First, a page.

Men’s Golf: Northwestern finishes season with a whimper at NCAA Regionals

Kevin Casey, Assistant Sports Editor

The season is over for the Wildcats, and it wasn’t much of a final performance.

Northwestern placed last in the NCAA San Antonio Regional on Saturday, failing to beat or even tie any of the other 12 teams in action at the Briggs Ranch Golf Club.

Needing to place in the top five to advance to NCAA Championships, the Cats fell 47 shots short of a final-spot playoff and an astounding 19 shots behind the 12th-place team.

For a squad with identity issues this spring, it wasn’t tough to imagine the season closing this weekend. NU, after all, was only the tournament’s No. 10 seed.

But this type of performance? Straight out of left field.

“It was by far the worst regional tournament we’ve ever played,” coach Pat Goss said. “And it was just as we seemed to be making progress in the spring. It was disappointing not to finish and have a chance to advance.”

OK, maybe there was one sign that this performance could be on hand. Goss decided to rearrange the lineup from Big Ten Championships, moving redshirt sophomore Scott Smith and junior Bennett Lavin to the bench and promoting sophomore Josh Jamieson and senior John Callahan to the starting brigade.

It was a move designed for a top-five-or-bust effort.

“We felt the lineup we played at Big Tens would be tough to advance with,” Goss said. “We decided to roll the dice a little bit and see if we could put some players in in John and Josh who were both more high risk in that their poor golf wasn’t as good but their good golf showed a lot of upside.”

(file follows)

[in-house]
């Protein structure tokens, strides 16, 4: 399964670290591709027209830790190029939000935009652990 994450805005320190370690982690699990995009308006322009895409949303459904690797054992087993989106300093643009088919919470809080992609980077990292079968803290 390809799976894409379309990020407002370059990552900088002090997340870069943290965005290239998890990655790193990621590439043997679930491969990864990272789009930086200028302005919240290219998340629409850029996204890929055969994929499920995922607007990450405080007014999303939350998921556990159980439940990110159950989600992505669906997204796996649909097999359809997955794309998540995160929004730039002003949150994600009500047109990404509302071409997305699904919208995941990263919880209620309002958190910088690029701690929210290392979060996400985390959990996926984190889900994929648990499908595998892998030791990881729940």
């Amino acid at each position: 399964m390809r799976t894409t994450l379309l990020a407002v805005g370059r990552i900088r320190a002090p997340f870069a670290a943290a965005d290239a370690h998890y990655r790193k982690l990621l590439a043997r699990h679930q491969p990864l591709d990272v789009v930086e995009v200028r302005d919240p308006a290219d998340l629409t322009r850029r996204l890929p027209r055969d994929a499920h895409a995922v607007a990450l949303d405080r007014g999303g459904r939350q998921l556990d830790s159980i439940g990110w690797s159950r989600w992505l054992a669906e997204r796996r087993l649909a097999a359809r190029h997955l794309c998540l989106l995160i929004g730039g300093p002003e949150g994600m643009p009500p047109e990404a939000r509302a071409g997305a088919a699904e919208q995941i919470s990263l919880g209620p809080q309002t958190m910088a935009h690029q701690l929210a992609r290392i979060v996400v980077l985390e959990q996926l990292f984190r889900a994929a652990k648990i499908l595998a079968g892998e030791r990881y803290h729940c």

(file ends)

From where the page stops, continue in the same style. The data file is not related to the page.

Of course that meant the bottom would fall out if these inserts pulled out their bad golf, and that’s exactly what happened. The duo combined for three rounds in the 80s and zero scores below 78, with Jamieson placing 73rd and Callahan 75th out of 75 competitors.

That only explains part of the issue though. Placing last is a collaborative effort, and the other three members of the team obliged.

Junior Matthew Negri, who previously had solidified consistent No. 3 play, opened in 80 and ended in 81, cracking out a tie for 70th. Senior Jack Perry started strong with a 70 but faded to a tie for 35th.

Andrew Whalen had the most promising performance going at 1-under through 34 holes. But over the final 20, the sophomore dropped 10 strokes to pair and plummeted to a tie for 52nd.

Whalen attributed the stunning turn to a poor adjustment to more difficult conditions.

“The first two days, the conditions weren’t great, but they were better than the last day,” Whalen said. “On that last day, the wind picked up. The conditions became a little more difficult, and I didn’t hit the ball as well as I did the first two days. I just couldn’t get anything going.”

The whole team underperformed regardless of conditions. NU was in 11th place after the first day and dropped into 13th over the next 18 holes, a place they only further solidified at the end.

“We just could never really get anything going,” Callahan said. “And at a tournament like that with such a specific goal, if you don’t get any momentum going, it’s really tough to get back up.”

Goss made no excuses in the aftermath, pointing to his team’s inability to execute the simple things, like making straightforward up-and-down shots and avoiding three-putts.

This weekend caps off a hectic five months kicked off by Matt Fitzpatrick’s departure. Whalen performed well in the spring after struggles in the fall. Perry’s success continued, and he leaves with one of the most decorated careers in school history.

But otherwise, the team never seemed to adapt following Fitzpatrick’s program-altering decision.

“We never rebounded from an adverse position,” Goss said. “We challenged the team in January that we needed somebody to step forward and take a role that was left vacant. Andrew Whalen took a big step forward. But other than that, we didn’t have a player come forward and elevate their game.”

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